It's also rumoured that all those Claudia Schiffer gifs that were regularly posted during the 1990s contain some rather interesting stegenography.

          1. John Brown (no body) Silver badge
            Black Helicopters

            Re: Secure Chats

            "Which is why certain Usenet "personalities" were long suspected to be the online version of numbers stations."

            I think we have our own right in AManFromMars ;-)

      2. Anonymous Coward
        Headmaster

        Re: Secure Chats

        Nothing beats a one time pad...

        ... oh great, now I've done it, they will be onto me for knowing maths!

        Oh, and I assume some of the signals/metadata can be hidden in plain sight at times. Just find a noisy enough area. But there are (again, using MATHS!!!) some amazing techniques to recoup signals from below the noise floor* as for example with Voyager and NASA.

        *Hopefully that will get me back in their good books...

        1. Anonymous Coward
          Anonymous Coward

          Re: Secure Chats

          FWIW, thank the US Navy and below noise signal recovery. How else do you track an Ohio-class sub. Yes, link required but damned if I can pull it up right now. .

          1. John Smith 19 Gold badge

            " below noise signal recovery. How else do you track an Ohio-class sub. "

            How intriguing.

            Sonar driven by Gold code?

          2. Anonymous Coward
            Anonymous Coward

            Re: Secure Chats

            > thank the US Navy and below noise signal recovery

            To put an example slightly more relevant to most people: GPS signal recovery. Picking a Doppler-shifted, random-looking, -160 dbW excuse for a signal is a work of art in itself. And that's not even the most complicated part of making the darn thing work.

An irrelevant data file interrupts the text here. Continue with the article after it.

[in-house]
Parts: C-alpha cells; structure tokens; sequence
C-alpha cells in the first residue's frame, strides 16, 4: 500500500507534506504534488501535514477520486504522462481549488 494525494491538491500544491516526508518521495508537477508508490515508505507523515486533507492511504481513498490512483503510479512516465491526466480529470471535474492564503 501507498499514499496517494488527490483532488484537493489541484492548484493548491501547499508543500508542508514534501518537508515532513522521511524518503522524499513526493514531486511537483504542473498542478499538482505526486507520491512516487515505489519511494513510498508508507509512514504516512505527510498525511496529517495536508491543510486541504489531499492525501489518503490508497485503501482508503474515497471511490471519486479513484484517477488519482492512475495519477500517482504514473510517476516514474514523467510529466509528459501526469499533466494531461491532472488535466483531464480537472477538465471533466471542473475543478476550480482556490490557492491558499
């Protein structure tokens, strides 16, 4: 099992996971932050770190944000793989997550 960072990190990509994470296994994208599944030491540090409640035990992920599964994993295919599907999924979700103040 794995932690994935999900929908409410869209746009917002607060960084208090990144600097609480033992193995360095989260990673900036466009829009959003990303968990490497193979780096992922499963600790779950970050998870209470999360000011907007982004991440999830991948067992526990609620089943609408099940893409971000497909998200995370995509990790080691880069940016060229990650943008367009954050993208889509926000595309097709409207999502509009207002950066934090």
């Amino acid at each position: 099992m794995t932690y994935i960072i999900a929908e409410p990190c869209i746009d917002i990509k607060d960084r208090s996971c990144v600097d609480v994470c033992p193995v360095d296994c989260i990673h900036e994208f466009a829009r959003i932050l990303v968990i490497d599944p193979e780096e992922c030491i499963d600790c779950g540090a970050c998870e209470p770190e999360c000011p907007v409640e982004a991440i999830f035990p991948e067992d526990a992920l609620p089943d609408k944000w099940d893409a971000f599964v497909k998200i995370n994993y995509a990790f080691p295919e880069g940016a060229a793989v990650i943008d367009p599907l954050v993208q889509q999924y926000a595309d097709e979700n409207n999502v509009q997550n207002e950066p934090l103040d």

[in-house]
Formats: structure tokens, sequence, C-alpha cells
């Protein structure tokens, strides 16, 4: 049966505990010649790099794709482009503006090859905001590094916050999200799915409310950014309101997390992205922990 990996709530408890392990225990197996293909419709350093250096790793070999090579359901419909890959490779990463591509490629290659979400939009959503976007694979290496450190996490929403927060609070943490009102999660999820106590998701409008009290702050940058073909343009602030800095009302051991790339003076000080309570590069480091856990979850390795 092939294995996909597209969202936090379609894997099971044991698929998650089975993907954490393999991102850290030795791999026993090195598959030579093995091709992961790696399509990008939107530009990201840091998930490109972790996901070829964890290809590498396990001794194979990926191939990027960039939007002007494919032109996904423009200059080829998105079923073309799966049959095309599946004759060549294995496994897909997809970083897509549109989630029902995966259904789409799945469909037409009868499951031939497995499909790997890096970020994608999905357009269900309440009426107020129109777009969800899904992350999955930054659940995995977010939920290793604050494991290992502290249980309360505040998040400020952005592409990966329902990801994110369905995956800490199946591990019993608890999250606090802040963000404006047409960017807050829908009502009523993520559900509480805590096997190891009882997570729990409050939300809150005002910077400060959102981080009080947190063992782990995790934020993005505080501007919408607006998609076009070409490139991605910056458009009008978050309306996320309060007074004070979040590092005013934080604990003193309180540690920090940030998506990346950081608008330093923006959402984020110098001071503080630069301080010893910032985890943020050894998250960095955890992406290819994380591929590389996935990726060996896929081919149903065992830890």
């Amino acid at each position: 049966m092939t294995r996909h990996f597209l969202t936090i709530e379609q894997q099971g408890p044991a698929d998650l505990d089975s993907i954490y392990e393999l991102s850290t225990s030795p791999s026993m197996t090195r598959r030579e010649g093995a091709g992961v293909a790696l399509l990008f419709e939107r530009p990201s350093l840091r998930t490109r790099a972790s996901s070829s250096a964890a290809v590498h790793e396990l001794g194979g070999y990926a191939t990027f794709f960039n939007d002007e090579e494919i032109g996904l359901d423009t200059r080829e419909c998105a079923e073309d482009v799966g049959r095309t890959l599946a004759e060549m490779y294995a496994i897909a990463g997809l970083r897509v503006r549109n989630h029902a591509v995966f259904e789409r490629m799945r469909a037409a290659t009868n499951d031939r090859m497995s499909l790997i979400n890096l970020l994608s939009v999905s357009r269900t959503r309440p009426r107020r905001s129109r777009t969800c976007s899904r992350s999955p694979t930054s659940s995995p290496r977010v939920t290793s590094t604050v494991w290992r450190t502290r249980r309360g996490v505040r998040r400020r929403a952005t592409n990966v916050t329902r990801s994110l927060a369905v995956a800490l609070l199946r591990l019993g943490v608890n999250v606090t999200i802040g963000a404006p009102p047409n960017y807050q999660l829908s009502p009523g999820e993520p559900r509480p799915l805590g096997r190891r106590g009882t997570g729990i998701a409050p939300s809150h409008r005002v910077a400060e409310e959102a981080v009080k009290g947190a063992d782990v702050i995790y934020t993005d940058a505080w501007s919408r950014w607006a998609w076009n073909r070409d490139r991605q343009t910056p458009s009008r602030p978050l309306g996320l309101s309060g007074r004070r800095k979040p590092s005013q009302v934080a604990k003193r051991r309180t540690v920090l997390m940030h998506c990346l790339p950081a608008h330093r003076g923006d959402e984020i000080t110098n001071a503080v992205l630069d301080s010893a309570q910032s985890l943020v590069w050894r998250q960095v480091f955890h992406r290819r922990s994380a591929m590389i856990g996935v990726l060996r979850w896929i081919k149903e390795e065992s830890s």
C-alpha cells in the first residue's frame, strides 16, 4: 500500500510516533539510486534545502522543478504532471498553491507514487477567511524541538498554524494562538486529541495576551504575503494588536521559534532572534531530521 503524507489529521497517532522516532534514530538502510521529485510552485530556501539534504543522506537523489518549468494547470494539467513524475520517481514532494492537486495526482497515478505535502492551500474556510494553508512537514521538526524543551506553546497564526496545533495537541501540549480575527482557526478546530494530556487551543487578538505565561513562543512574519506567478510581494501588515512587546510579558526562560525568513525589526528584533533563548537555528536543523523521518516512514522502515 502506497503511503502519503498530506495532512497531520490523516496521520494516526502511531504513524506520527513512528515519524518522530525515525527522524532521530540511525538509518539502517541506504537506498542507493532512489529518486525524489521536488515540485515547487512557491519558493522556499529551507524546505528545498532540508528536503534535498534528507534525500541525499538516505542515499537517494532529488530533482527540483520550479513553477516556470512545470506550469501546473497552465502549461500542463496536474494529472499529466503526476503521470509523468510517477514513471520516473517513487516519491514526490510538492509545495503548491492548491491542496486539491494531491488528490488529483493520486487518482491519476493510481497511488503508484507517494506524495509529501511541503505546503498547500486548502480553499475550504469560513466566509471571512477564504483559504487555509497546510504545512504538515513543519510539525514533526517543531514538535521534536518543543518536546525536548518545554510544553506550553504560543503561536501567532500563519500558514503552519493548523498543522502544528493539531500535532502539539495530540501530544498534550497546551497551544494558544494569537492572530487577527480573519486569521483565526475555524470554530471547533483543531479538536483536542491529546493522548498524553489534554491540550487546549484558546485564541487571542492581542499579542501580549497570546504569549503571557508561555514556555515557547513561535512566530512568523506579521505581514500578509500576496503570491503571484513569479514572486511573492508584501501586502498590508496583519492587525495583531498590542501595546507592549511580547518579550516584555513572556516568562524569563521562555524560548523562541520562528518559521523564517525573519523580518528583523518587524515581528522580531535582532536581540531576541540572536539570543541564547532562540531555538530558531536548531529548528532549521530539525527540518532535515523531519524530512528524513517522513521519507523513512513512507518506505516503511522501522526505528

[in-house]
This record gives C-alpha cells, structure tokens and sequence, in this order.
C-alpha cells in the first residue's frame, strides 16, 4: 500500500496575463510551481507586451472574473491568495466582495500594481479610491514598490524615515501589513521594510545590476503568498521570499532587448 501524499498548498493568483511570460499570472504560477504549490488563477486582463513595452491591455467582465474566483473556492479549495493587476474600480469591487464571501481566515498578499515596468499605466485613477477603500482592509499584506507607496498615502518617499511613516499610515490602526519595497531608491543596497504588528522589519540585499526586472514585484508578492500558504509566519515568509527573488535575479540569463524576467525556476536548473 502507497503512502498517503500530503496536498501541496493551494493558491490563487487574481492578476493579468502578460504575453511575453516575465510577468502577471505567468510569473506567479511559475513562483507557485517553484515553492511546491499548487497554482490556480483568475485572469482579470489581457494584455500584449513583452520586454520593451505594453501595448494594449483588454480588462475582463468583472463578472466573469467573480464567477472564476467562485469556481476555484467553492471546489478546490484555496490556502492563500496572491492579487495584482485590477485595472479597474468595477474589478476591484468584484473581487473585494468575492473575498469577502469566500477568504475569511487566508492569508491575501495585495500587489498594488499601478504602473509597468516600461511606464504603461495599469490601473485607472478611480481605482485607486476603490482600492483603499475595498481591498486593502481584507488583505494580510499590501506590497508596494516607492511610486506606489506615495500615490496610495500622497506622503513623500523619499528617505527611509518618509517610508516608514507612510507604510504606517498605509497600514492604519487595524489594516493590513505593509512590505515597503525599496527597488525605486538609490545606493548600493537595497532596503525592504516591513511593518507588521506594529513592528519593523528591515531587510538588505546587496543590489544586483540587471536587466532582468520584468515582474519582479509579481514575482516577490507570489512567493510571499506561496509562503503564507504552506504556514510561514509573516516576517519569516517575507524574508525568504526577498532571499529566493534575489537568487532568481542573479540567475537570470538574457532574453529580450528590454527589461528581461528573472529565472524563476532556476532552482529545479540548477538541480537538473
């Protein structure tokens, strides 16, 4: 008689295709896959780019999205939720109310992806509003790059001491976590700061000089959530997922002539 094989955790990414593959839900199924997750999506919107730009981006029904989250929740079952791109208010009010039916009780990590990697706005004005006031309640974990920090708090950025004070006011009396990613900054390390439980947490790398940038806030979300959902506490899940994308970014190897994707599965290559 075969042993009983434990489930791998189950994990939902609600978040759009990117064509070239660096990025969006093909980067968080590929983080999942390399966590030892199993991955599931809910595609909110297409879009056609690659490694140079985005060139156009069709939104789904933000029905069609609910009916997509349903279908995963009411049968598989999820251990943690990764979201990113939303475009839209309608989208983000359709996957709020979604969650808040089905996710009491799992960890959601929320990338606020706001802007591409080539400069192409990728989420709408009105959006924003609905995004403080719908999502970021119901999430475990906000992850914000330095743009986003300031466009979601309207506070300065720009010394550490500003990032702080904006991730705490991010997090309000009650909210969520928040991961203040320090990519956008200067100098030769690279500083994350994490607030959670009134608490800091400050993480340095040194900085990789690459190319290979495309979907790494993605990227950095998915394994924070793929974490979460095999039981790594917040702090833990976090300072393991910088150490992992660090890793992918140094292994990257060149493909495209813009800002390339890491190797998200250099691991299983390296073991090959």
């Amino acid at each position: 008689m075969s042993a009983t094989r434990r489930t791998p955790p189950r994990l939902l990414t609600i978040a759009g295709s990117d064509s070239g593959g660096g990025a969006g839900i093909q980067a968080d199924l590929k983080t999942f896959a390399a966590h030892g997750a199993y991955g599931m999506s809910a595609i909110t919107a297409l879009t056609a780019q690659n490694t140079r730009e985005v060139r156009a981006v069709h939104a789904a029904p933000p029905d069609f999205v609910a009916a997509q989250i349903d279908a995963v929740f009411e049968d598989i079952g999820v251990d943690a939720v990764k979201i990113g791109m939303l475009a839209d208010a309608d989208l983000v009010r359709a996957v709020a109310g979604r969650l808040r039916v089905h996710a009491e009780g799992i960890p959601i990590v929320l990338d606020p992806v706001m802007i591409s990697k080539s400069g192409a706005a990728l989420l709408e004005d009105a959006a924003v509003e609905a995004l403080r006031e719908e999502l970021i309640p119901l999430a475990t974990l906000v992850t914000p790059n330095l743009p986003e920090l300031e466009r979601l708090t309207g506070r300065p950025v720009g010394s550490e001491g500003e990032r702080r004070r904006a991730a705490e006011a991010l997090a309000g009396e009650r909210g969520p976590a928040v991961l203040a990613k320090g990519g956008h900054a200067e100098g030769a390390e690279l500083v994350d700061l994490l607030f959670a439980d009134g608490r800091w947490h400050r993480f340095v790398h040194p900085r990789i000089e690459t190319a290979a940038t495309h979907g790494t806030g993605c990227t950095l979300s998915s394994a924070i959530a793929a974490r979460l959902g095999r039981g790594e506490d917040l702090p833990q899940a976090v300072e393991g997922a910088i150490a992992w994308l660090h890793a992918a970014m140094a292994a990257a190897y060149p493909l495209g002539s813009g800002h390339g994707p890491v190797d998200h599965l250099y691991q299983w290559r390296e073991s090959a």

3. ElReg!comments!Pierre

        Re: Secure Chats

        >What you can't hide - and what spooky agencies should be using - is the metadata. What account you spoke to. When. For how long. How large a message. Who else did that speak to? Can you tie that to another person?

        Oh, they're using that, a lot, but you definitely can hide it, by broadcasting largely enough that almost anyone could have read it. Radio broadcast, classified in a widely-distributed newspaper (or on Craigslist), Usenet, etc. You could even setup a Yahoo! mail account, that's true plausible deniability ;-)

        1. Dave 15 Silver badge

          Re: Secure Chats

          D-day, the instructions to start the campaigns in France were sent to everyone during a standard broadcast by the BBC. Code words, code language, simple to arrange and easy.

        2. Anonymous Coward
          Anonymous Coward

          Re: Secure Chats

          Oh, they're using that, a lot, but you definitely can hide it, by broadcasting largely enough that almost anyone could have read it.

          The most fun approach is poisoning the well by dumping extra associations in there that are provably false, which you can then use to discredit the entire collection. We've come up with quite a few ways to screw around with mass surveillance, and thinking them up is as much fun as implementing them. We ourselves see who talks to whom in our logfiles, but those live in a jurisdiction that requires a high standard of evidence before warrants are granted. None of that nudge, nudge, wink, wink sh*t here, nor do staff have access without clearance (more to protect them, access to private information without the owner's permission is a criminal offence here).